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Kestrels move into M25 home

Workers supplying Lafarge concrete to the M25 motorway-widening project in Essex have discovered a nest of kestrels within the building site.

Kestrels move into M25 home

The protected birds were spotted roosting near a mobile concrete production unit at the site compound by plant supervisor Brett Erwin and a nesting box was made for them. Since then, six chicks have hatched and the team are now following the new family’s progress on a webcam set up to monitor the nest.

Erwin said: “I think the kestrels were attracted to the batching plant by the warmth from the heaters that are used in the concrete production process. It looked like they were searching for somewhere to nest and I thought that maybe I could help.”

After looking up designs on the internet Erwin, in agreement with site bosses, set to work with wood and nails and the finished box was then fixed on the side of the concrete silo.

He said: “I was really excited when I saw the kestrels using the box – it provides a safe place for them to set up home and means that, when the batching plant is removed at the end of the project, we can move them to nearby countryside while disturbing them as little as possible.”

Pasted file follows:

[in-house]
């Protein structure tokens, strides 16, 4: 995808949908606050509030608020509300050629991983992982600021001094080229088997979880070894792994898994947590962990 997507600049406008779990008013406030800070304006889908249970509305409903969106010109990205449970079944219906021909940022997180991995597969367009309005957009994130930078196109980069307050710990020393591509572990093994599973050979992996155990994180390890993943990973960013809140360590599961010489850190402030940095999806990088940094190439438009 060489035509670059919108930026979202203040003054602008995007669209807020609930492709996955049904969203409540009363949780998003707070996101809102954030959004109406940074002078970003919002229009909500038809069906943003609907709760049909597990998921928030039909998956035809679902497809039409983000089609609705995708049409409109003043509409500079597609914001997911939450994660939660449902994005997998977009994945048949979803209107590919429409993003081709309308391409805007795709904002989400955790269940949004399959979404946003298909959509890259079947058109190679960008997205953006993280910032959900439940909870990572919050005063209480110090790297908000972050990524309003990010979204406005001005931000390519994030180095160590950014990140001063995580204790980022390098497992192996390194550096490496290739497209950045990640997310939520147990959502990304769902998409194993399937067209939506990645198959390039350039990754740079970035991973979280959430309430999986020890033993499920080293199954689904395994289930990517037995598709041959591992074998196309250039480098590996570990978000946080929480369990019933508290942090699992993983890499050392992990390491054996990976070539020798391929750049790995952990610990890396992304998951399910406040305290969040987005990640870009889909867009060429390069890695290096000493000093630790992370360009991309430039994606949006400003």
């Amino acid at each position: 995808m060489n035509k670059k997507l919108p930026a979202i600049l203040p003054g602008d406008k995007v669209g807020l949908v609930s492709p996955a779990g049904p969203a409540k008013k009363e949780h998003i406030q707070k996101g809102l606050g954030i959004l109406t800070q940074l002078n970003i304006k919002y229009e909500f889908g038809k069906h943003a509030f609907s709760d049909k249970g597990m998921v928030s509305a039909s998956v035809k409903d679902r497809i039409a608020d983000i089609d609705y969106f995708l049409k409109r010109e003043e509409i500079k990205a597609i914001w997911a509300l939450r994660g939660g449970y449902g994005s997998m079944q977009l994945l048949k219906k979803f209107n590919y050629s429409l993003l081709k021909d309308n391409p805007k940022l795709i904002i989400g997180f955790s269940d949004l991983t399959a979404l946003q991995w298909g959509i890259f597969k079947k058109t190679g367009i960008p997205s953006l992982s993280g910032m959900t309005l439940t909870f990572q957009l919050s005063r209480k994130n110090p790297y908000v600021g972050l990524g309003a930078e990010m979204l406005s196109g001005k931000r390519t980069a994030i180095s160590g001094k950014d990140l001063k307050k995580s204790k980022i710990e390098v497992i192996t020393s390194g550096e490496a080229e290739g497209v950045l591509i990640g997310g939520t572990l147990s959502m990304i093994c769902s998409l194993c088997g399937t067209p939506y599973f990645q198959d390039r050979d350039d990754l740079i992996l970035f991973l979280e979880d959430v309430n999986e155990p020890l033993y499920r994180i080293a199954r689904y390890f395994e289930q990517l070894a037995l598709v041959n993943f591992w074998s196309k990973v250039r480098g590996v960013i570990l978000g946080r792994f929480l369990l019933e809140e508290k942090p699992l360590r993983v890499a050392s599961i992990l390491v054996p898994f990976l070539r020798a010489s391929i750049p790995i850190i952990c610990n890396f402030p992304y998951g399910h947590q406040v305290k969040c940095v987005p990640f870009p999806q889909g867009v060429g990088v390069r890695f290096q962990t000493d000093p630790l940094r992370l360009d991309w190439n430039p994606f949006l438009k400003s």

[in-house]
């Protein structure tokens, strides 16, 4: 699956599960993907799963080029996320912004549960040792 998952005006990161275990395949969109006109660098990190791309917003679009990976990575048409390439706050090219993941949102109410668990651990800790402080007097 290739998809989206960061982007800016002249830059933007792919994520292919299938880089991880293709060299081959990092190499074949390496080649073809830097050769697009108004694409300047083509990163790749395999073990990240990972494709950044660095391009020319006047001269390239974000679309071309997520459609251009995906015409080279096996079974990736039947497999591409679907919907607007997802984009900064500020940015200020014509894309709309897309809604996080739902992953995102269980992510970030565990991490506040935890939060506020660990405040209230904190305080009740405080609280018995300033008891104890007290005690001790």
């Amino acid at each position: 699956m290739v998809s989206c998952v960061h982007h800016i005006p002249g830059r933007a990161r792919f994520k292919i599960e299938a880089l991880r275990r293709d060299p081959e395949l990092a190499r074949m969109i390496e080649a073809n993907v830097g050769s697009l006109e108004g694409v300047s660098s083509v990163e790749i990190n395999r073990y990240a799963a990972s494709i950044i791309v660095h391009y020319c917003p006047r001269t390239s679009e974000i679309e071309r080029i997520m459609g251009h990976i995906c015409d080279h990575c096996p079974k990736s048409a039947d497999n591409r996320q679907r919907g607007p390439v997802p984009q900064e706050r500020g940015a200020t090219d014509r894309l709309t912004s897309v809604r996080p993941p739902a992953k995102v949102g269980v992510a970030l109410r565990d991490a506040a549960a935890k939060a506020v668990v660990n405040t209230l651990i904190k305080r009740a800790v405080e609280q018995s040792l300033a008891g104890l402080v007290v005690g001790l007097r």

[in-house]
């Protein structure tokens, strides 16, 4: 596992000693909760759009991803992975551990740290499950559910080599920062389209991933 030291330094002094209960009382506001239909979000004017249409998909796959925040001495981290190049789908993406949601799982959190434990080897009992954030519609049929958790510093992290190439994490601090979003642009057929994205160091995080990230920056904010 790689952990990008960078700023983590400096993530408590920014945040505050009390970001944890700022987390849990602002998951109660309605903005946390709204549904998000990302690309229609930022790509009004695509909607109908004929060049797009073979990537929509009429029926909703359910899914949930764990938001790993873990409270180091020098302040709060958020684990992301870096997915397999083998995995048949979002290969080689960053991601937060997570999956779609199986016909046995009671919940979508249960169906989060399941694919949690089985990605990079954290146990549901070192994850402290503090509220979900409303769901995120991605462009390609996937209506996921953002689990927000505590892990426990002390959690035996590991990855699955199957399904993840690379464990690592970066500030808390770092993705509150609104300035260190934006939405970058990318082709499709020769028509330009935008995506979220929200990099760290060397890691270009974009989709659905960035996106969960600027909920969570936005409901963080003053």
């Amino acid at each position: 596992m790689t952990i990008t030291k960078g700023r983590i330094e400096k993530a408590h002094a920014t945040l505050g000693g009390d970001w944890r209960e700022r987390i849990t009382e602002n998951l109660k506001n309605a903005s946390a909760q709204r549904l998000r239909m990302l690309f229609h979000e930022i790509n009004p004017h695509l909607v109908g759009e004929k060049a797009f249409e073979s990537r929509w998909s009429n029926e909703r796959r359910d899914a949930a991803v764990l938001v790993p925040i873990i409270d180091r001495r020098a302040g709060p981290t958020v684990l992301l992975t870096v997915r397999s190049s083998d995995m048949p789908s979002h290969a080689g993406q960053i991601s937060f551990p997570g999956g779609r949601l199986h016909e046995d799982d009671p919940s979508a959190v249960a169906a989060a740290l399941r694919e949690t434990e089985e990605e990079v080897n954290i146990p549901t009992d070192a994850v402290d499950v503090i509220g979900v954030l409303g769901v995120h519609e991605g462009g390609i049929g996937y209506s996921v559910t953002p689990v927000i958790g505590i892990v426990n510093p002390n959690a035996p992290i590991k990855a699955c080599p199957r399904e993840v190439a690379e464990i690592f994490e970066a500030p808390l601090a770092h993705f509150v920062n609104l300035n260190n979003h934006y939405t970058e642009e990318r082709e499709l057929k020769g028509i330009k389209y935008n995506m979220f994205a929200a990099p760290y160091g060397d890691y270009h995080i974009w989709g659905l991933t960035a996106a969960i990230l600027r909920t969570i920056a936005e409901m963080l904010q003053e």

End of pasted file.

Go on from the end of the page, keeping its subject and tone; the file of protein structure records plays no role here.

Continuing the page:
“In April I put a little camera up to film inside the box and now we have a continuous feed from the nest. It was really interesting to see the birds settling in. The female would sit on the six eggs while the male went hunting. He sits on top of the box with mice in his beak. Occasionally she will fly off for a little while to stretch her wings. Now that the eggs have actually hatched it is absolutely fantastic, and the family is doing really well. It won’t be long now before the chicks fly the nest.”

The RSPB estimate that there are around 38,000 breeding pairs of kestrels in the UK, and the bird is on their amber list of protected species.

It is expected that the kestrel family will continue using the box throughout the coming months. This winter, the box will be removed from the side of the concrete batcher and moved to a nearby tree in the hope that the kestrels will have continued success in future years.

About Fiona Russell-Horne

Fiona Russell-Horne
Editor-in-Chief across the BMJ portfolio.

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